Pre-workout supplements are often overhyped, but a handful of ingredients are worth your hard-earned money.
By Mike Carlson
Pre-workout products can help us get more out of each training session, but not all products are created equally. It probably doesn’t surprise you that many ingredients in your “Super Advanced Monster Turbo Ninja Growth Pump Accelerator” fail to deliver on their bombastic claims. There’s a lot of hype out there, but there’s also some proven performers with long and strong records of improving pumps and jacking up intensity in the weight room.
Before I introduce my favorite best pre-workout ingredients I want to make it clear that this is by no means an exhaustive list. There are tons of other ingredients out there, and more being introduced all the time. However, while mileage may vary from person to person, the ingredients I’ve covering here have been extensively researched and shown to be effective for a wide range of users. And thanks to the research, we know exactly what dose (or at least know what range to work within) we need. Put simply, these ingredients are “no-brainers” because they’re proven to be safe and they’re going to give you bang for your buck.
What it is: A small alkaloid belonging to the methylxanthine class, a powerful central nervous system stimulant, and the most commonly used drug in the world.
What it does: Improves strength and endurance (leading to increased training volume), increases alertness and wakefulness, and improves mood. In short, it helps you do more in the gym.
Effective dose: Typical doses at which these improvements occur range from 1.36 to 2.27 milligrams per pound of bodyweight (which equates to a dose of about 250 to 400 milligrams for a 180-pound male). However, if you’re new to caffeine use, I suggest starting with around 0.91 milligrams per pound (about 160 milligrams in the previous example) to assess your tolerance and then increase the dose as necessary.
Keep in mind: Frequent use leads to tolerance and diminished effectiveness. In other words, the more often you use it, the less benefits you’ll experience. Daily use will likely result in rapid tolerance.
To continue reaping maximum benefits from caffeine, use it only on workout days, or perhaps just on your hardest workout days. If you notice diminishing benefits, taking a break from caffeine will help resensitize your body to its effects.
What it is: An amino acid analogue of L-glutamate and L-glutamine, found almost solely in tea plants.
What it does: Works synergistically with caffeine to minimize side effects (headaches and jitters) and boost benefits (alertness and reaction time).
Effective dose: Seems most effective when used at a one-to-two ratio with caffeine. Using 300 milligrams of caffeine as an example, that works out to 150 milligrams of l-theanine.
What it is: A molecule produced in the body that stores high-energy phosphate groups in the form of creatine phosphate, capable of rapidly producing ATP (energy).
What it does: Increases the amount of creatine in muscles, resulting in increased strength, power, and lean mass.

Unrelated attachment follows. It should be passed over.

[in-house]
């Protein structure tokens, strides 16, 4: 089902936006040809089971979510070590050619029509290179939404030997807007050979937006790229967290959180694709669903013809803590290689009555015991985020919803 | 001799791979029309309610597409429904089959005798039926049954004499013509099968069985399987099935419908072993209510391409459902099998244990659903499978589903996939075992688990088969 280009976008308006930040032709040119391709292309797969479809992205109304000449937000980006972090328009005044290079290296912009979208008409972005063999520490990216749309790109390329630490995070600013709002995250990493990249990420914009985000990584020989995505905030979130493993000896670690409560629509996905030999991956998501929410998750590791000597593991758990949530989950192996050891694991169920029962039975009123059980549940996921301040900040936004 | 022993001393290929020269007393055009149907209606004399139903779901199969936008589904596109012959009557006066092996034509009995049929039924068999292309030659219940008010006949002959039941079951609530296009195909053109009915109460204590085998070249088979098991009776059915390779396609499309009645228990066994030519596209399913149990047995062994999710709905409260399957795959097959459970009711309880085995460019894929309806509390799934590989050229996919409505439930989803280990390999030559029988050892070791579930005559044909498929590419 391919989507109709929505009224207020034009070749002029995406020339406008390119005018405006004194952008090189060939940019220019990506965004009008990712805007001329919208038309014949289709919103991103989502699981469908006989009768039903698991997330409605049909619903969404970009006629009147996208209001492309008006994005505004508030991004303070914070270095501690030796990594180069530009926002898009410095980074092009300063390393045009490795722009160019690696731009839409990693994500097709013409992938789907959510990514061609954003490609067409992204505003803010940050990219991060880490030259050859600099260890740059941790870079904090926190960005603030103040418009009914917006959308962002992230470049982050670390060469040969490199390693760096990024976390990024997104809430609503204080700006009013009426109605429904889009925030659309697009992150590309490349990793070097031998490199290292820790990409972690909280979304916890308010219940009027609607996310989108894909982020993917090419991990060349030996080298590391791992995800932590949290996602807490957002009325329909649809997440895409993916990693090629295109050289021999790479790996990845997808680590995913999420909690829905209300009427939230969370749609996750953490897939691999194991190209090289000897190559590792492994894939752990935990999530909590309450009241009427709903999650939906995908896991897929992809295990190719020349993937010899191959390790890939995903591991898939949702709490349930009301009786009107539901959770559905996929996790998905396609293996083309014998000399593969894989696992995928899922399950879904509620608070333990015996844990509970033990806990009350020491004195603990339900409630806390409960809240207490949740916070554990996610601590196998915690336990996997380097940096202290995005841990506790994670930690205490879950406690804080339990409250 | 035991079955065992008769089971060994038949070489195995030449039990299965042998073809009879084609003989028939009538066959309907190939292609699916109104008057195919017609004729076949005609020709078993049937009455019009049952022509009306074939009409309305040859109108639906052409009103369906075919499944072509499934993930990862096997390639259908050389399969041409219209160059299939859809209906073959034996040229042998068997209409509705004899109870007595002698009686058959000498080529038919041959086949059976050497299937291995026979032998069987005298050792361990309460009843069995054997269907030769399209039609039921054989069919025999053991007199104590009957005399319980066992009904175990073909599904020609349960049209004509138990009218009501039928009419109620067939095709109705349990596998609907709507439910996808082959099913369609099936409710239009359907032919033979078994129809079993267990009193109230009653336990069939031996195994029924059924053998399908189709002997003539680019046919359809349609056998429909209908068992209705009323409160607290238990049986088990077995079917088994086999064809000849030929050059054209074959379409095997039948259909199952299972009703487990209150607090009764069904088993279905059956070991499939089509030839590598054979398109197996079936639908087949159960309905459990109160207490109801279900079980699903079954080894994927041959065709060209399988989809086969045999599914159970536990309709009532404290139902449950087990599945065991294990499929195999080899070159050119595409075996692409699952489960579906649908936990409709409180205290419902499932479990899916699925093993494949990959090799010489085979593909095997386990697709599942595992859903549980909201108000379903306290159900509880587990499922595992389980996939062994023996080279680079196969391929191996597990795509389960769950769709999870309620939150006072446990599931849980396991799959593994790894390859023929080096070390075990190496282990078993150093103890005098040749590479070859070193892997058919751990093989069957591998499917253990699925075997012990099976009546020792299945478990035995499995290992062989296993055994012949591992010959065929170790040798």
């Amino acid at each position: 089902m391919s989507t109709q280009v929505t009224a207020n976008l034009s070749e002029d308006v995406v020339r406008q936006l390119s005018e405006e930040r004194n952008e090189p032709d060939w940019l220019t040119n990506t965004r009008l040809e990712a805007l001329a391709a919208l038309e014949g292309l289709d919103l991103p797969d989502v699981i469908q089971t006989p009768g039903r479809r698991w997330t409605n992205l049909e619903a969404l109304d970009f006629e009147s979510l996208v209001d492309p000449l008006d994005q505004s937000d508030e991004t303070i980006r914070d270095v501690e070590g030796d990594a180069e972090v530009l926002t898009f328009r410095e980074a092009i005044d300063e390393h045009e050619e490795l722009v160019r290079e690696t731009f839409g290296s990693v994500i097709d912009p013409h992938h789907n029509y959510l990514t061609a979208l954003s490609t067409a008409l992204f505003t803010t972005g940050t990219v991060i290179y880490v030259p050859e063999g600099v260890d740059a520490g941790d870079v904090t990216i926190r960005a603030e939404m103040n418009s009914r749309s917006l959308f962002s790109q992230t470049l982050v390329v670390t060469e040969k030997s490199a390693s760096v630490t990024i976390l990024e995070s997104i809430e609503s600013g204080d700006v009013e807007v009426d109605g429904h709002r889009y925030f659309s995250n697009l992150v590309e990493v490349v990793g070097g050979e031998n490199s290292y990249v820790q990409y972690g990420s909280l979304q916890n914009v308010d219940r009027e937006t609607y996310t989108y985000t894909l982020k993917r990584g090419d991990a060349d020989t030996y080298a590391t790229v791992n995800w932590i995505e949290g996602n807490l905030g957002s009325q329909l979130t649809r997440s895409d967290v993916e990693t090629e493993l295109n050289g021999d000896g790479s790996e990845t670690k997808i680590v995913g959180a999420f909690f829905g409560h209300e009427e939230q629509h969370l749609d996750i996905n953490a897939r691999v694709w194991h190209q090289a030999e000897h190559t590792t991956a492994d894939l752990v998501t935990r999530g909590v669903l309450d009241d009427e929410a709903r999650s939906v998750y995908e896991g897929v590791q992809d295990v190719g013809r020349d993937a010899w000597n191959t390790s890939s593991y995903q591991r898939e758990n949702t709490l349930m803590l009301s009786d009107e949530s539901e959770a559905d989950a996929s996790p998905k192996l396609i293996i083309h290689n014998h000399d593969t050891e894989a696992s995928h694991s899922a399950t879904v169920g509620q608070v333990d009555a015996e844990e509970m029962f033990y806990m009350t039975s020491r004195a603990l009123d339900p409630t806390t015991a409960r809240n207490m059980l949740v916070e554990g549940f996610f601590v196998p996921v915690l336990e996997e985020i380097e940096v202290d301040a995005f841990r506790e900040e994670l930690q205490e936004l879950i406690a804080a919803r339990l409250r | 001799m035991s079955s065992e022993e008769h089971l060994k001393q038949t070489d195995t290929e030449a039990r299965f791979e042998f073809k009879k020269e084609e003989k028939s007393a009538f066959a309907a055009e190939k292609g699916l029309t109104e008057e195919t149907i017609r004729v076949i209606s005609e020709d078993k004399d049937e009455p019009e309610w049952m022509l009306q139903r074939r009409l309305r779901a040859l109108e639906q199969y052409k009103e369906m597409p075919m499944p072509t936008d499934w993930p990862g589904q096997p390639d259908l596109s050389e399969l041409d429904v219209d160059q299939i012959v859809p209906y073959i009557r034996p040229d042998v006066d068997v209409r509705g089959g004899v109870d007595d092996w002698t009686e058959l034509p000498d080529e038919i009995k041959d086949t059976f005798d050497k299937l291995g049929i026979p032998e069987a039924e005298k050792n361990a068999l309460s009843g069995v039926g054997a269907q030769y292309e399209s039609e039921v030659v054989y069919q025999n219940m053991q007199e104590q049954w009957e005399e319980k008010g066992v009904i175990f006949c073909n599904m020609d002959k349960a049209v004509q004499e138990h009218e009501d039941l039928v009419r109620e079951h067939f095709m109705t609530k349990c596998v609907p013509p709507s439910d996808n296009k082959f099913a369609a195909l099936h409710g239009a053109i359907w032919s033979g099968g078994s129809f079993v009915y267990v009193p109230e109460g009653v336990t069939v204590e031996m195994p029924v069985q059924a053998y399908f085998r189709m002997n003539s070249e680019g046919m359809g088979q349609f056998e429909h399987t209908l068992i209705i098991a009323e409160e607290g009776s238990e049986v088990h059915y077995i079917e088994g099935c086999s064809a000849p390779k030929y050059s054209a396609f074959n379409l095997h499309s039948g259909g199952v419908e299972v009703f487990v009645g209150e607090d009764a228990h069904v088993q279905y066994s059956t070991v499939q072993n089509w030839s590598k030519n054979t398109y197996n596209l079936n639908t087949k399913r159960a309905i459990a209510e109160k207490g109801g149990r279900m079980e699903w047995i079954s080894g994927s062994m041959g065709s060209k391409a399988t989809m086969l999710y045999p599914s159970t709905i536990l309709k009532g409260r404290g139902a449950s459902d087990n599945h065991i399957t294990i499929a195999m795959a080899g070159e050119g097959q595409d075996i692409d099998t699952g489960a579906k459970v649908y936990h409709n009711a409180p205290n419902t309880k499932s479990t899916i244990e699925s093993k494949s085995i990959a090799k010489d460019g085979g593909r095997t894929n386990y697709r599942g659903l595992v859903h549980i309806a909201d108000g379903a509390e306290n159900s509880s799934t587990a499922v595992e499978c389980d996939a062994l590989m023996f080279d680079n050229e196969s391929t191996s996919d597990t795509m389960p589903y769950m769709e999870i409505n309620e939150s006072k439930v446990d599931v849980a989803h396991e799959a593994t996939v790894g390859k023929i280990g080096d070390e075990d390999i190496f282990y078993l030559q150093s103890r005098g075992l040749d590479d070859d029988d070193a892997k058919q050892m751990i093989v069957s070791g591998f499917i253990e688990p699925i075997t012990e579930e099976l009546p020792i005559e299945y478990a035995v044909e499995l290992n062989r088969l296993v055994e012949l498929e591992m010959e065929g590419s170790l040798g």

Effective dose: Start with a higher dose (0.14 grams per pound body weight, which works out to 25 grams per day) for the first five to seven days, then maintain with five grams daily.
Keep in mind: During the loading phase, doses should be spread out over the day to avoid the potential for gastrointestinal discomfort. The effective dose during the maintenance phase is somewhat less than five grams (specifically, one tenth of the loading dose), but given how inexpensive creatine is, coupled with the potential for greater benefits, five grams is the typical dose. While creatine is a popular ingredient in pre-workout stacks, efficacy is not dependent on timing. You can take it any time and get the same benefits.
What it is: A modified version of the amino acid alanine.
What it does: Enhances muscular endurance by increasing muscle carnosine levels; carnosine buffers lactic acid and this helps you get an extra rep or two when you’re training in the eight- to 15-repetition range. In short, beta-alanine reduces fatigue and increases training volume, which can lead to improvements in body composition.
Effective dose: About four grams (3.2 grams minimum) daily; must use for at least 30 days and daily thereafter to achieve benefits; maximum benefit is seen after 10 weeks of daily supplementation.
Keep in mind: While beta-alanine is a popular ingredient in pre-workout stacks, supplementation is actually not timing-dependent. You can take it any time and get the same benefits. However, many people enjoy the tingling sensation, known as paresthesia, that beta-alanine can elicit during their workout. Doses can be divided (e.g., two grams twice daily) for anyone who dislikes the sensation..
What it is: An amino acid (L-citrulline) bound to malic acid. This pairing provides stability to L-citrulline in the body.
What it does: Citrulline is converted to arginine, which increases nitric oxide levels and blood flow. Citrulline is actually more effective than arginine itself in increasing arginine levels. It is also known to delay fatigue, increase training volume, and reduce post-workout muscle soreness.
Effective dose: Six to eight grams. I suggest going with eight grams since it’s relatively inexpensive.
What it is: A stable, highly concentrated form of powdered glycerol (65 percent glycerol powder), an osmotic compound that draws and retains water within muscle cells.
What it does: Hydromax gives a great pump, and we know that cellular swelling can signal hypertrophy and lead to muscle growth. Furthermore, having a great pump in the gym is beneficial in and of itself because it makes you feel like a badass and helps give you confidence to dominate your workouts. After all, when was the last time you felt like a badass in the gym without a great pump?
Effective dose: Three grams. IM
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